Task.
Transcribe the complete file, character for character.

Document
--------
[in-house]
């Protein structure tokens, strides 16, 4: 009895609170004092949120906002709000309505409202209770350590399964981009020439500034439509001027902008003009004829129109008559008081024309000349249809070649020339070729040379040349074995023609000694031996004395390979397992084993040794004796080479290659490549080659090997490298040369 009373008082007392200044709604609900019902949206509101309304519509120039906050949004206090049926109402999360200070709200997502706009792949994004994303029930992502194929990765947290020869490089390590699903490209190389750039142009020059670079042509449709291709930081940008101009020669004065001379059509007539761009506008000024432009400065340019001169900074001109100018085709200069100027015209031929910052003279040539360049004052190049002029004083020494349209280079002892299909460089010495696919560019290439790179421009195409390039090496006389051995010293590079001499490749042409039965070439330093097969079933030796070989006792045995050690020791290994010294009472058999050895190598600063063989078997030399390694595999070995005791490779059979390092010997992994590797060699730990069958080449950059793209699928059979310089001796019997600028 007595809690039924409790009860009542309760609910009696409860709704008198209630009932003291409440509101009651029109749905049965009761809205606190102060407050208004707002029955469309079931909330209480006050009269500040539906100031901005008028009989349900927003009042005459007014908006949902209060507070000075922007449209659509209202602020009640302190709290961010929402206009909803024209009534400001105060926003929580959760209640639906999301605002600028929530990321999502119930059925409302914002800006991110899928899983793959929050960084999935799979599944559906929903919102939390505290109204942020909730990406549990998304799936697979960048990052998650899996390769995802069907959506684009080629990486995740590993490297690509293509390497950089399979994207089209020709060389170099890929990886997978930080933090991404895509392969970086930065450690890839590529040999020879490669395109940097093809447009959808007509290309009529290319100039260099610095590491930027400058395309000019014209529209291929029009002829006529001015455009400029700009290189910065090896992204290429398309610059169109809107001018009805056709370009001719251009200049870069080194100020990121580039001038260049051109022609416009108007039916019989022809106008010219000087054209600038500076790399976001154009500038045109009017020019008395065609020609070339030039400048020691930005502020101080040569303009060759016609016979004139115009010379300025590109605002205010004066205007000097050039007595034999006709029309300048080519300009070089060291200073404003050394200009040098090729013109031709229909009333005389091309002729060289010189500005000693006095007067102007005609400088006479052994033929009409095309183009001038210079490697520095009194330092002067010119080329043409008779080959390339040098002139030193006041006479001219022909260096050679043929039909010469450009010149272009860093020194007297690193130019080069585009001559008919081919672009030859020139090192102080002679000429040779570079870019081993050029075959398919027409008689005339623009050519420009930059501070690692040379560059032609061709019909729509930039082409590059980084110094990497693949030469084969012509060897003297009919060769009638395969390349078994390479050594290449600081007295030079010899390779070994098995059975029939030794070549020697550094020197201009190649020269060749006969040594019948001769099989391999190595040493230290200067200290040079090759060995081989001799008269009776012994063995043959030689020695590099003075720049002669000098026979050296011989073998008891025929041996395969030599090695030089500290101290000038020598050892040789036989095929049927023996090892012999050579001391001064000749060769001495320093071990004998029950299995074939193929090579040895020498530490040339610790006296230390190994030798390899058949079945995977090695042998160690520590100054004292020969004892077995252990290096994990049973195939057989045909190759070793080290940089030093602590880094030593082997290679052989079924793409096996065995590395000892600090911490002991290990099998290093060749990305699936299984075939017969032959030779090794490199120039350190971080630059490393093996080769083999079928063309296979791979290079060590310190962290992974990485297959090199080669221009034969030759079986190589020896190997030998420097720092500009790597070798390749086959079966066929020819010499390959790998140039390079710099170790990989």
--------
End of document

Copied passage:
[in-house]
């Protein structure tokens, strides 16, 4: 009895609170004092949120906002709000309505409202209770350590399964981009020439500034439509001027902008003009004829129109008559008081024309000349249809070649020339070729040379040349074995023609000694031996004395390979397992084993040794004796080479290659490549080659090997490298040369 009373008082007392200044709604609900019902949206509101309304519509120039906050949004206090049926109402999360200070709200997502706009792949994004994303029930992502194929990765947290020869490089390590699903490209190389750039142009020059670079042509449709291709930081940008101009020669004065001379059509007539761009506008000024432009400065340019001169900074001109100018085709200069100027015209031929910052003279040539360049004052190049002029004083020494349209280079002892299909460089010495696919560019290439790179421009195409390039090496006389051995010293590079001499490749042409039965070439330093097969079933030796070989006792045995050690020791290994010294009472058999050895190598600063063989078997030399390694595999070995005791490779059979390092010997992994590797060699730990069958080449950059793209699928059979310089001796019997600028 007595809690039924409790009860009542309760609910009696409860709704008198209630009932003291409440509101009651029109749905049965009761809205606190102060407050208004707002029955469309079931909330209480006050009269500040539906100031901005008028009989349900927003009042005459007014908006949902209060507070000075922007449209659509209202602020009640302190709290961010929402206009909803024209009534400001105060926003929580959760209640639906999301605002600028929530990321999502119930059925409302914002800006991110899928899983793959929050960084999935799979599944559906929903919102939390505290109204942020909730990406549990998304799936697979960048990052998650899996390769995802069907959506684009080629990486995740590993490297690509293509390497950089399979994207089209020709060389170099890929990886997978930080933090991404895509392969970086930065450690890839590529040999020879490669395109940097093809447009959808007509290309009529290319100039260099610095590491930027400058395309000019014209529209291929029009002829006529001015455009400029700009290189910065090896992204290429398309610059169109809107001018009805056709370009001719251009200049870069080194100020990121580039001038260049051109022609416009108007039916019989022809106008010219000087054209600038500076790399976001154009500038045109009017020019008395065609020609070339030039400048020691930005502020101080040569303009060759016609016979004139115009010379300025590109605002205010004066205007000097050039007595034999006709029309300048080519300009070089060291200073404003050394200009040098090729013109031709229909009333005389091309002729060289010189500005000693006095007067102007005609400088006479052994033929009409095309183009001038210079490697520095009194330092002067010119080329043409008779080959390339040098002139030193006041006479001219022909260096050679043929039909010469450009010149272009860093020194007297690193130019080069585009001559008919081919672009030859020139090192102080002679000429040779570079870019081993050029075959398919027409008689005339623009050519420009930059501070690692040379560059032609061709019909729509930039082409590059980084110094990497693949030469084969012509060897003297009919060769009638395969390349078994390479050594290449600081007295030079010899390779070994098995059975029939030794070549020697550094020197201009190649020269060749006969040594019948001769099989391999190595040493230290200067200290040079090759060995081989001799008269009776012994063995043959030689020695590099003075720049002669000098026979050296011989073998008891025929041996395969030599090695030089500290101290000038020598050892040789036989095929049927023996090892012999050579001391001064000749060769001495320093071990004998029950299995074939193929090579040895020498530490040339610790006296230390190994030798390899058949079945995977090695042998160690520590100054004292020969004892077995252990290096994990049973195939057989045909190759070793080290940089030093602590880094030593082997290679052989079924793409096996065995590395000892600090911490002991290990099998290093060749990305699936299984075939017969032959030779090794490199120039350190971080630059490393093996080769083999079928063309296979791979290079060590310190962290992974990485297959090199080669221009034969030759079986190589020896190997030998420097720092500009790597070798390749086959079966066929020819010499390959790998140039390079710099170790990989």